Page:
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“I myself was captured, along with many others. Half a year later, our daughter, Edna, was born. She passed away before her second birthday,” she said. At the end of the war, Steiner also learned that no one had survived. “I had contact with my parents until 1942. After that they went in a transport to Terezin.” She never heard another word from them.
Steiner went to Sweden in October 1943 and remained there until Europe was fully liberated. As the war ended, she made her way backward, stopping first in Denmark. “My [foster] family, they were happy, very happy, to see me; it was like coming home. They wanted me to stay in Denmark,” she said. But they understood when she said she had to see if there was anyone to find in Prague from her biological family. Her boyfriend had volunteered in the British army; he was returning to Czechoslovakia. So Steiner did the same, with no funds, on a desperate march to look for survivors: “I returned to Prague in 1945, looked to see if someone else had come back.” Of her entire extended family, only one aunt survived. In Prague she met her boyfriend again. They married in 1945 and remained together in Czechoslovakia until 1949, a year after their son was born. Then they took their first opportunity to migrate away from Communism and move to Israel. They left for Canada in 1952.
Shaked got married to her second husband four years after the War of Independence took her first. “I had the privilege to live with [my second husband] for almost 60 years, until he passed away suddenly last year. We have a son and a daughter, five grandchildren and a (newborn) great-grandson,” she said. “I lost touch with my friends from Denmark when I came to Israel and they stayed in Denmark. Later we scattered all around the globe. The ties of friendship with the few who lived in Israel remained. This was so until Ms. Matyášová contacted us and began to research each of our fates and to document it. Through her we found out what each of the friends has been through — and mostly we had the chance to renew our friendship. Unfortunately, it is only natural, but [only a] few of us remain.”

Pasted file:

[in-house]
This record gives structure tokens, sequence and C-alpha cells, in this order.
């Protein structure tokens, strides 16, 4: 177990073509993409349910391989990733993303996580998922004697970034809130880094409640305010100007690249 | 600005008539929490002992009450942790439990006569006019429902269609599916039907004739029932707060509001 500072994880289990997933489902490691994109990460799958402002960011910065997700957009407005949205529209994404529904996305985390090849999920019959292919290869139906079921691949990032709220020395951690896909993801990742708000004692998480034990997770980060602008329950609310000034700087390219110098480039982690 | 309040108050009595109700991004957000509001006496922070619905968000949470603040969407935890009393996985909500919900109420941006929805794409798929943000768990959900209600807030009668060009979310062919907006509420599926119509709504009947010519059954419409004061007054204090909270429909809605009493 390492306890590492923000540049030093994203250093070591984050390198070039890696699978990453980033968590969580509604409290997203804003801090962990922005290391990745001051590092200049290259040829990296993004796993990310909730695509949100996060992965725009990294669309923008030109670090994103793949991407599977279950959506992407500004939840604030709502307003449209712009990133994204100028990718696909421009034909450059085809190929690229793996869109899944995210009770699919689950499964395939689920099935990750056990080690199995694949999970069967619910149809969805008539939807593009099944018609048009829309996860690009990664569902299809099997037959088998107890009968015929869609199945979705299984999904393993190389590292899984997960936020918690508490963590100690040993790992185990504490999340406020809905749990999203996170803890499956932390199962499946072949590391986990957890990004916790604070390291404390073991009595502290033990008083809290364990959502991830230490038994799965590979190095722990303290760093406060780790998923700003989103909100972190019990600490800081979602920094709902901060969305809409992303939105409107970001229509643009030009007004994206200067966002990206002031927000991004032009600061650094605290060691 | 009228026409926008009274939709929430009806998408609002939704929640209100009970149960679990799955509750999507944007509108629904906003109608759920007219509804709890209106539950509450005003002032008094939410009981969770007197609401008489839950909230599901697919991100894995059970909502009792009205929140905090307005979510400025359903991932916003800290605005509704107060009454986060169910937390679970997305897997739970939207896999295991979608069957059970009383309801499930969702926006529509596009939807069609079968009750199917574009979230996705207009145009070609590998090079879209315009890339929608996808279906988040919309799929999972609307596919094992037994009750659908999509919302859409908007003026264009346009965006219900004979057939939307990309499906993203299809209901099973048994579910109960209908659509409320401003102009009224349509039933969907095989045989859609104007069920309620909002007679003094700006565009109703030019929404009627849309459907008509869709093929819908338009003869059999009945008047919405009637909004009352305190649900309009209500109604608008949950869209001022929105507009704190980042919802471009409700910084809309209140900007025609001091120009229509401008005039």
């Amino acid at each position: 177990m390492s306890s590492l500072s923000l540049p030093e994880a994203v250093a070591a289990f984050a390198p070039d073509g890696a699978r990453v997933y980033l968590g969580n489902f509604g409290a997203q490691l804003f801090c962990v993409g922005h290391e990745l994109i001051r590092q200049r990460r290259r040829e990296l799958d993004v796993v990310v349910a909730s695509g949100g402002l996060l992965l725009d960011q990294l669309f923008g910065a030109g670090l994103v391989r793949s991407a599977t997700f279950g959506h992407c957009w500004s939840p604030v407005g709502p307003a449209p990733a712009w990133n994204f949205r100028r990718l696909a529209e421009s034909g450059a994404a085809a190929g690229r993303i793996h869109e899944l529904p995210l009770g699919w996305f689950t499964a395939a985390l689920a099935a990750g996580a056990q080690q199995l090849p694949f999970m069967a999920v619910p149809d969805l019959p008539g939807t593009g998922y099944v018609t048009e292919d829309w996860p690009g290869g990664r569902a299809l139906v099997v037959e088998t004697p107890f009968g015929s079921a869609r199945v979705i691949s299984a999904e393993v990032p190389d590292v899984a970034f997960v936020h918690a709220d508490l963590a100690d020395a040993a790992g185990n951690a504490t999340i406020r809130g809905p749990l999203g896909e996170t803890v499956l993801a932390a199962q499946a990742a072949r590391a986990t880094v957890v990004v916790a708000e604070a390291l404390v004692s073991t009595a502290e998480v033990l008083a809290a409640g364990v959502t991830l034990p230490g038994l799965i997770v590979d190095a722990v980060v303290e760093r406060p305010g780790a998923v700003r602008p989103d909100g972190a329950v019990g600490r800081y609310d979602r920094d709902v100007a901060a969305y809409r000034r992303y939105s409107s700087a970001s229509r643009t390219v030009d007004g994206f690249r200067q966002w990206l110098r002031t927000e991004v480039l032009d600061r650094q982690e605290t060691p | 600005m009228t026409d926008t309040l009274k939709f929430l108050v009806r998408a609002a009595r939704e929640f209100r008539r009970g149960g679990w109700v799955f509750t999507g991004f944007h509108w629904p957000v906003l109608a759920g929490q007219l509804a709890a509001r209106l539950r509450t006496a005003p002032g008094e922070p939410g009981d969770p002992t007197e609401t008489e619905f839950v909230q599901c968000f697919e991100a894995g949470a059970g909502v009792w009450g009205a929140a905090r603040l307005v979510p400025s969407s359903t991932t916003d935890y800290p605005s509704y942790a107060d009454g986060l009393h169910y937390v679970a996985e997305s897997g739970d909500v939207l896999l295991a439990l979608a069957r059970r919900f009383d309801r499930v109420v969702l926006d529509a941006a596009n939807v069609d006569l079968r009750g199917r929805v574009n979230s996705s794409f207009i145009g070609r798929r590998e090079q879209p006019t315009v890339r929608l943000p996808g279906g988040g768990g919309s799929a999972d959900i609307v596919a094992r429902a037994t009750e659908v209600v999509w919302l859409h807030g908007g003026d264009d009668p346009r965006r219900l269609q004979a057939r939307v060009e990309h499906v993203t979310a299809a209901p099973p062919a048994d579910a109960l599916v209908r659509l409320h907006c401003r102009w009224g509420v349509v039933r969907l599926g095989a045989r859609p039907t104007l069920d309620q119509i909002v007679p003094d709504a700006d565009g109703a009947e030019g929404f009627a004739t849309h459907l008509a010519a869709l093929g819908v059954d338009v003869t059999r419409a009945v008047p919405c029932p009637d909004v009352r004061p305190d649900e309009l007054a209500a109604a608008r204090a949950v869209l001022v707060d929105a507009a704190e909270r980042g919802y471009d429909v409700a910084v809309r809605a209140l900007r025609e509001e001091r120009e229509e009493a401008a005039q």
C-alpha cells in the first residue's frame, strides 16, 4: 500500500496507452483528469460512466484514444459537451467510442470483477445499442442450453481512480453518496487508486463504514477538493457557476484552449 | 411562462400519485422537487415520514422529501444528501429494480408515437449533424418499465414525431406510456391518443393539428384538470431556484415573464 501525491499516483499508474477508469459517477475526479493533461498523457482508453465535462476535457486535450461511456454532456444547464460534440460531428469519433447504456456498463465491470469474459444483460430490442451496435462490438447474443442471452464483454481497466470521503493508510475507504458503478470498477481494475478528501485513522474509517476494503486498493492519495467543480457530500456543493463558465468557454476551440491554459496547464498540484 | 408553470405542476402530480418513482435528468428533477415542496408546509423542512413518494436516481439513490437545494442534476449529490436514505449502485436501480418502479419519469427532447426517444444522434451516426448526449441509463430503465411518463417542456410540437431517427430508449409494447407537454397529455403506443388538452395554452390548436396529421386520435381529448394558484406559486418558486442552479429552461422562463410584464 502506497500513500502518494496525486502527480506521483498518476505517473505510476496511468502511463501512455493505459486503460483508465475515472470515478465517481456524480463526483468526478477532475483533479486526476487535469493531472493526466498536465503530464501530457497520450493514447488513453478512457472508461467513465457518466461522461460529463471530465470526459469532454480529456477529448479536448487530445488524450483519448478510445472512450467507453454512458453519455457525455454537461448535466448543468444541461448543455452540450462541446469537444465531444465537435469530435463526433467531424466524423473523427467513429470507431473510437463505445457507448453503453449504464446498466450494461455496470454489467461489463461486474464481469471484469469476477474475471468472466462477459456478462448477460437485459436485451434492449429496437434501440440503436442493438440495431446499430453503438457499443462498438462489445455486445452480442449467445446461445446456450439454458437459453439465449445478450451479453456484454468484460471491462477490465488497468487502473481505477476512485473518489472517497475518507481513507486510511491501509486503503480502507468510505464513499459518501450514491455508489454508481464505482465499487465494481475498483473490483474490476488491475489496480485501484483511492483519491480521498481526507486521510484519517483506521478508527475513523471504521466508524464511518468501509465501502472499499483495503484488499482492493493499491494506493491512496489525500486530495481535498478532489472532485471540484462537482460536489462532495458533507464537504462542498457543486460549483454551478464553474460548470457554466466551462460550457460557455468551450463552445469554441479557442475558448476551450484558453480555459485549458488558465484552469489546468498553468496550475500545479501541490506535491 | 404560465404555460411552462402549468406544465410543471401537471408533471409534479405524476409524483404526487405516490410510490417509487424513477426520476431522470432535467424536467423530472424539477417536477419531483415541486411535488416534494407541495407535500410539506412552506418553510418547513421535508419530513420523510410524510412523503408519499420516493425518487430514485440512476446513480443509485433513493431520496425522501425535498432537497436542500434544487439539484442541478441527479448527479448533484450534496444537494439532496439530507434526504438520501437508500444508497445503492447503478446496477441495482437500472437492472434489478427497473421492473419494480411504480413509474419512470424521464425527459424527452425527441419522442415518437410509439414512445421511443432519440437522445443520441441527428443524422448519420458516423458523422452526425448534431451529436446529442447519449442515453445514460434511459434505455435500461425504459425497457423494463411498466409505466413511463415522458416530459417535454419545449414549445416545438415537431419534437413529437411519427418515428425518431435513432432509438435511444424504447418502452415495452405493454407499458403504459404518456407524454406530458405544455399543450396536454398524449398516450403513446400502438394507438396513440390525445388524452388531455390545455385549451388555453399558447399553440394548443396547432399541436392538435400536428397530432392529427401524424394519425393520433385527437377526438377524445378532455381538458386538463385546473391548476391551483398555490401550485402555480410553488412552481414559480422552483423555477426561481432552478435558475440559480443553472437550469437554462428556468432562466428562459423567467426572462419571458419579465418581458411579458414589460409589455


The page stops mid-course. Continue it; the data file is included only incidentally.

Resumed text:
The survivors of the Czech transport are all quick to list what they gained, even as they acknowledge what they lost. As with all stories of the Holocaust, there are no happy stories of survival: There was too much pain in being the only one to remain. And yet, painful as their stories are, this small transport created 150 worlds, dozens upon dozens born into the subsequent generations, all descending from this one mini-ecosystem of Zionist youth. And while their stories are not happy ones, the “kids” are now able to acknowledge the joy that having these friends gave them, at a time when the rest of the world was dark.
Sarah Wildman is a visiting scholar at the International Reporting Project at Johns Hopkins SAIS. She is working on a book for Riverhead on the lover her grandfather left behind when he fled Vienna.